Meanwhile, business sentiment and consumer confidence in the euro zone fell to their lowest levels in almost three years.
"Most countries saw very weak or declining sentiment in July – not just the struggling southern periphery countries but also the core northern euro-zone countries," said Howard Archer of IHS Global Insight. "Indeed, there was a marked drop in sentiment in Germany, indicating that it is increasingly being affected by the problems elsewhere in the euro zone."
Standard & Poor's, the rating agency, cut its growth forecasts for the euro zone and said there was now a 40% risk of a double-dip recession.
Draghi's comments at an investment conference in London last week prompted speculation that the ECB might plunge back into the financial markets and resume buying the bonds of countries facing high borrowing costs on their debt. Some analysts believe that Draghi might be prepared to face down the German government and start buying bonds directly from euro-zone governments. A cut in the ECB's key interest rate will also be discussed at Thursday's meeting.
"[Draghi] has upped the stakes massively," said Peter Allwright, head of absolute return on rates and currency at RWC Partners. "He has gone all in, but the market will be calling his bluff."
The nature and timing of any action is unclear and euro-zone officials have said September is shaping up to be a "make-or-break" month in the search for a resolution to the three-year-old debt crisis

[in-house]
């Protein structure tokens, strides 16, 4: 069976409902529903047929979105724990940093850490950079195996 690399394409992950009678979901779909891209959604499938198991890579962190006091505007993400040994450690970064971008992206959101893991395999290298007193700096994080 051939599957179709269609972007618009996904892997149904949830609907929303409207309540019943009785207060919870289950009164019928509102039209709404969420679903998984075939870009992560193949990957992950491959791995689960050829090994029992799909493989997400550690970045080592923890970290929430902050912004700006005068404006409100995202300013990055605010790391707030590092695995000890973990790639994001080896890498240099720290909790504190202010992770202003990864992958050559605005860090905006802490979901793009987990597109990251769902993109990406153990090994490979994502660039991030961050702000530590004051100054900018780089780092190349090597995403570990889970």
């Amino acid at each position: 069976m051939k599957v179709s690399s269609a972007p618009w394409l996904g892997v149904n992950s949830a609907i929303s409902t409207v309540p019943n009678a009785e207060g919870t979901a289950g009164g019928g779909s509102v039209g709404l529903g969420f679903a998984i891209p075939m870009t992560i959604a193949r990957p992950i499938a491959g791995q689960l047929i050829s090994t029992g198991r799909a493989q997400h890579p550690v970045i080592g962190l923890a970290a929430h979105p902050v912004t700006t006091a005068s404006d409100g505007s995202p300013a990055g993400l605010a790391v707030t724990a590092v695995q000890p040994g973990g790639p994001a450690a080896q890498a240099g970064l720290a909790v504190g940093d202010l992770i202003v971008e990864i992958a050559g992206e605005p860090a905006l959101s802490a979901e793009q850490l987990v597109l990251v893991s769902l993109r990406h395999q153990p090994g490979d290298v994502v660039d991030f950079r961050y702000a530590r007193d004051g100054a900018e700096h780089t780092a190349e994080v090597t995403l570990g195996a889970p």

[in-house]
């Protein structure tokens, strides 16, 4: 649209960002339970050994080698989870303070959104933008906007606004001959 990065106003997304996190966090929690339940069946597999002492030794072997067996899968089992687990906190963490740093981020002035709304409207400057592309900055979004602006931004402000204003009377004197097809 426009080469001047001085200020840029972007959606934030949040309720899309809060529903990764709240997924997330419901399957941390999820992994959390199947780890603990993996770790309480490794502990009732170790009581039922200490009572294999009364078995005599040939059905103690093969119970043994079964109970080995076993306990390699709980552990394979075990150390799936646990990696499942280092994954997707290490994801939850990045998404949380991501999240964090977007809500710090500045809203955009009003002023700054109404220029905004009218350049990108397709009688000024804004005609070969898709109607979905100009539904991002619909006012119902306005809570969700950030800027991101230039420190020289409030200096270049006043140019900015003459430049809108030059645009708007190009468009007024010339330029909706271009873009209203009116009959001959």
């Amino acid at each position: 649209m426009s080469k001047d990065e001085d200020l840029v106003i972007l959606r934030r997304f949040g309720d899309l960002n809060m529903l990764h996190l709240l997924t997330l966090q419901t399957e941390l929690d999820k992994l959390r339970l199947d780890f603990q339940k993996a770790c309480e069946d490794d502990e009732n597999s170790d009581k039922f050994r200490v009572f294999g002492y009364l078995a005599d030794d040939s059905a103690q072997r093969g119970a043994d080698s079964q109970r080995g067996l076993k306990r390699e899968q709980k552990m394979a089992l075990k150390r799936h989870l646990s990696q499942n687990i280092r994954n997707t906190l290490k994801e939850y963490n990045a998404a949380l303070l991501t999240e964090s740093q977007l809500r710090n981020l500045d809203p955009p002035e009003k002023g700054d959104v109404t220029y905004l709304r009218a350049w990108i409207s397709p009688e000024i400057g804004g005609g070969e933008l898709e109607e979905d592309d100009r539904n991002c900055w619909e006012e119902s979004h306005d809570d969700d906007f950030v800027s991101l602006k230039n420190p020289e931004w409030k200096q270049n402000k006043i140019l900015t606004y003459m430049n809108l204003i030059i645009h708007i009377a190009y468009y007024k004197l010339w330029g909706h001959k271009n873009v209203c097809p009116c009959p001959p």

Spanish 10-year yields dropped 13 basis points to 6.64%, having fallen from levels around 7.5% seen before Draghi's comments. Italian 10-year yields were seven basis points higher at 5.88%.
"What the ECB is trying to do is to stabilize the market to drive yields down," said David Keeble, global head of rates strategy at Credit Agricole.
"They are likely to come out and say that they are doing SMP (bond purchases) not instantly but that they're more inclined to do it if the market remains volatile. If we can get the stability back then we'll start to grind lower in yields."
On the currency markets, the euro lost ground against the U.S. dollar following its recent sharp gains and closed at $1.2244 in Europe. The FTSE 100 closed up 66 points at 5934.
Intellpuke: You can read this article by Guardian Economics Editor Larry Elliott in context here: www.guardian.co.uk/business/2012/jul/30/eurozone-crisis-strong-rally-falters-euro